The Five Worst “Healthy” Fast-Food Kids Meals

The Physicians Committee

The Five Worst “Healthy” Fast-Food Kids Meals

A Report by the Physicians Committee for Responsible Medicine
June 2012

Last year, top fast-food chains including McDonald’s and Burger King announced plans to make kids meals healthier. Nearly a year after those announcements, nutrition experts with the Physicians Committee for Responsible Medicine (PCRM) evaluated kids meals from these and other fast-food restaurants and found that many are still loaded with fat, cholesterol, and sodium. These “healthy” meals put children at risk for obesity, diabetes, cancer, and other diet-related diseases.

Passing off unhealthful foods as “healthy” is especially troubling at a time when 16.9 million American children and adolescents are obese. A recent study in the journal Pediatrics found that nearly one-quarter of U.S. adolescents have diabetes or prediabetes.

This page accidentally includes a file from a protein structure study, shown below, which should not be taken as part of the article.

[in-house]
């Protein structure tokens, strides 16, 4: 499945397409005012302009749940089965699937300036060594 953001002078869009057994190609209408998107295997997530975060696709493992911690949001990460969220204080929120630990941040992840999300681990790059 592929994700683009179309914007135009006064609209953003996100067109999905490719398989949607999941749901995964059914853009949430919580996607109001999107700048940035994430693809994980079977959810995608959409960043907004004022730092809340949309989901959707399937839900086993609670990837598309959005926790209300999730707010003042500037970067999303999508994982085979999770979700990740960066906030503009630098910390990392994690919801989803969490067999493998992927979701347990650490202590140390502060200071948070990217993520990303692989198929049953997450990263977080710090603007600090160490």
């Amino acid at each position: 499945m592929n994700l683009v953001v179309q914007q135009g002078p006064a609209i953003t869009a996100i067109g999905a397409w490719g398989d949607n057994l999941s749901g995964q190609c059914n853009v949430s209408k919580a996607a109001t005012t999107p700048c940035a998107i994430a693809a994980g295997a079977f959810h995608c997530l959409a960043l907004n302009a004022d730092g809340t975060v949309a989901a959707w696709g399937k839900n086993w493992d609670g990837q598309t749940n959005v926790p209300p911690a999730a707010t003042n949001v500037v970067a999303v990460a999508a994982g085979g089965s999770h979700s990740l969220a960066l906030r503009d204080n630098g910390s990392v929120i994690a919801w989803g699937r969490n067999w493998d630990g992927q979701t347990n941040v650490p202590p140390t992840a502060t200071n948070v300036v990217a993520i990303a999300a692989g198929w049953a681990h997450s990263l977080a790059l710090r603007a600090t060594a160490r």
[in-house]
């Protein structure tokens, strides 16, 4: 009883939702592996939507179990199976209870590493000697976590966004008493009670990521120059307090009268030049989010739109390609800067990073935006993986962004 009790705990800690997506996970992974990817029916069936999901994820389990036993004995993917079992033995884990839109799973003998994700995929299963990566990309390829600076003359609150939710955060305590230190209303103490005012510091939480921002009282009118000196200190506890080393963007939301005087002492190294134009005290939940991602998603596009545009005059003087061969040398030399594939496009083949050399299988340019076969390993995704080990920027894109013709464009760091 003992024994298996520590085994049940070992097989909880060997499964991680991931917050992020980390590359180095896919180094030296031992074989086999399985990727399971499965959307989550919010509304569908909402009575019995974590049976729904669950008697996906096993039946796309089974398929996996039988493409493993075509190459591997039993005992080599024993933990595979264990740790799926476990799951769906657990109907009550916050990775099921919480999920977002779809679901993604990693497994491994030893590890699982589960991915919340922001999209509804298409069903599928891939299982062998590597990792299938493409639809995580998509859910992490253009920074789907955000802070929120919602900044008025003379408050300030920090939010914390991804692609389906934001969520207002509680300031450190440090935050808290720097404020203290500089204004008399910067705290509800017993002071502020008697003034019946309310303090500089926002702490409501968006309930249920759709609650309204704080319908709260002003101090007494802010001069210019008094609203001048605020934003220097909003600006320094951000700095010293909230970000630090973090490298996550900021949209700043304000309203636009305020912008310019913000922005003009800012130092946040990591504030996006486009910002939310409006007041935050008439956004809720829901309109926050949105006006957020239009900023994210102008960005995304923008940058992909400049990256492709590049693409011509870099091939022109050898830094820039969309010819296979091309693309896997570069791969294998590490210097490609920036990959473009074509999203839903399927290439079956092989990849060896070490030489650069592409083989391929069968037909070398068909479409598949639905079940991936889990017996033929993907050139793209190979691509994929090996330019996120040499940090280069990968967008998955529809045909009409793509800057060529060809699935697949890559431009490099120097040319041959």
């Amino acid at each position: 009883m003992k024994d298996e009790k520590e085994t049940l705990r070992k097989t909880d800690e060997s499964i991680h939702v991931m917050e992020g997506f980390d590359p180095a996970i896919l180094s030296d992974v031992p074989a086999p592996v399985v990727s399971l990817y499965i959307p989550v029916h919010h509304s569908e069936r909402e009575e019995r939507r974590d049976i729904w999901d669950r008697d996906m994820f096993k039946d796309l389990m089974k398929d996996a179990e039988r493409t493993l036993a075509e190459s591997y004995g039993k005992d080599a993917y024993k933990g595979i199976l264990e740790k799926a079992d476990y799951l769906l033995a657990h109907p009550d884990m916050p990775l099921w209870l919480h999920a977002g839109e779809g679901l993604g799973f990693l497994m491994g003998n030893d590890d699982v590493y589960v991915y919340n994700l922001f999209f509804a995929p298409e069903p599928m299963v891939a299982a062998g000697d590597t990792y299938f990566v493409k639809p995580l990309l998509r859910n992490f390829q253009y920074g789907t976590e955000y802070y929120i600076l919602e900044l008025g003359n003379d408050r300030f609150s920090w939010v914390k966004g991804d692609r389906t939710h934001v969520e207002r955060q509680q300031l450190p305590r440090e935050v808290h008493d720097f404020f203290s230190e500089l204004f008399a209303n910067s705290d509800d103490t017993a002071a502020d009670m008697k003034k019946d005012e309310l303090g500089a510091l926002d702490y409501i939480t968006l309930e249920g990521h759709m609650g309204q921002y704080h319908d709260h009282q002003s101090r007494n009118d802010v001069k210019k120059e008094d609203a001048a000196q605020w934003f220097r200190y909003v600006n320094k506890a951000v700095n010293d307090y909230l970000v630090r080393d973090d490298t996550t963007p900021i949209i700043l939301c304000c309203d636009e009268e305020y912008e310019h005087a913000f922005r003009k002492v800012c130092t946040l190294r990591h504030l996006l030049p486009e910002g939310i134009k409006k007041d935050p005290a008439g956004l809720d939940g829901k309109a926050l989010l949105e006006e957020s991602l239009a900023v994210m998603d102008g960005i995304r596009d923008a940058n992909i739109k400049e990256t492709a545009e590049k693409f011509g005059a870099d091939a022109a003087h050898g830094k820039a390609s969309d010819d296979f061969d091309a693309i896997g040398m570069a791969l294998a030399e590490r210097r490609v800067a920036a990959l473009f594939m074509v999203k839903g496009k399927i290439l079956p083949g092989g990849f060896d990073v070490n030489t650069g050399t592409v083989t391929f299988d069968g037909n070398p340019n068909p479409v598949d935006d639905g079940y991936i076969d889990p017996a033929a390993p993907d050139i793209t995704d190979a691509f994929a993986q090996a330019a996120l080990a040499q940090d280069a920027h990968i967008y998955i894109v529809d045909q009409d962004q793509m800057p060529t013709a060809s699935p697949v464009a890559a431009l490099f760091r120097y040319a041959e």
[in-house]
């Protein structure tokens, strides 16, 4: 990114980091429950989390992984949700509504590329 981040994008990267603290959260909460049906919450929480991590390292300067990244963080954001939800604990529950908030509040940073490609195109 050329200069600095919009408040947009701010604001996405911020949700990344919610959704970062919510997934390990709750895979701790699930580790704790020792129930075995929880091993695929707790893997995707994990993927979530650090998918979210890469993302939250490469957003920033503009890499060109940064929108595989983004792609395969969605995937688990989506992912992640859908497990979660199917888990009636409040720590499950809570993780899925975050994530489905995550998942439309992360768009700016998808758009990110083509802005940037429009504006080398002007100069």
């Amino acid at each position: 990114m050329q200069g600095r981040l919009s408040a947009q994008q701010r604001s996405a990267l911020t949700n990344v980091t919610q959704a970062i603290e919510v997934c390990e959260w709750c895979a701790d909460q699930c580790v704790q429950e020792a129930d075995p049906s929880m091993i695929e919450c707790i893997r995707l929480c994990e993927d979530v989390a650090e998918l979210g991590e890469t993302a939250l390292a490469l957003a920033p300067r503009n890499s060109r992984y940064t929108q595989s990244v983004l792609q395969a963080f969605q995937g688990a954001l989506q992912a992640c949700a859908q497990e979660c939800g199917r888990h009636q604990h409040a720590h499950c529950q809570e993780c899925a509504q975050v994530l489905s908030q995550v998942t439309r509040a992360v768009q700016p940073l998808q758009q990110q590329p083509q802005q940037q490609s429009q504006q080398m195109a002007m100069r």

PCRM dietitians found that most so-called “healthful” kids meals are still alarmingly high in fat, cholesterol, and sodium. Here are the five worst “healthy” fast-food kids meals:

Five Worst “Healthy” Fast-Food Kids Meals
Meal Nutrition Shocker
Chick-fil-A Kids Grilled Nuggets Kids Meal Contains the same amount of cholesterol as a Big Mac.
McDonald’s Cheeseburger Happy Meal Contains more sodium than 13 orders of McDonald’s kids fries.
Sonic Kids’ Jr. Burger Meal Contains more sugar than two Twinkies.
Burger King Hamburger Kids Meal Contains almost as much cholesterol as six slices of pork bacon.
Denny's Build Your Own Jr. Grand Slam Contains almost 100 more milligrams of sodium than the government recommends children consume at breakfast.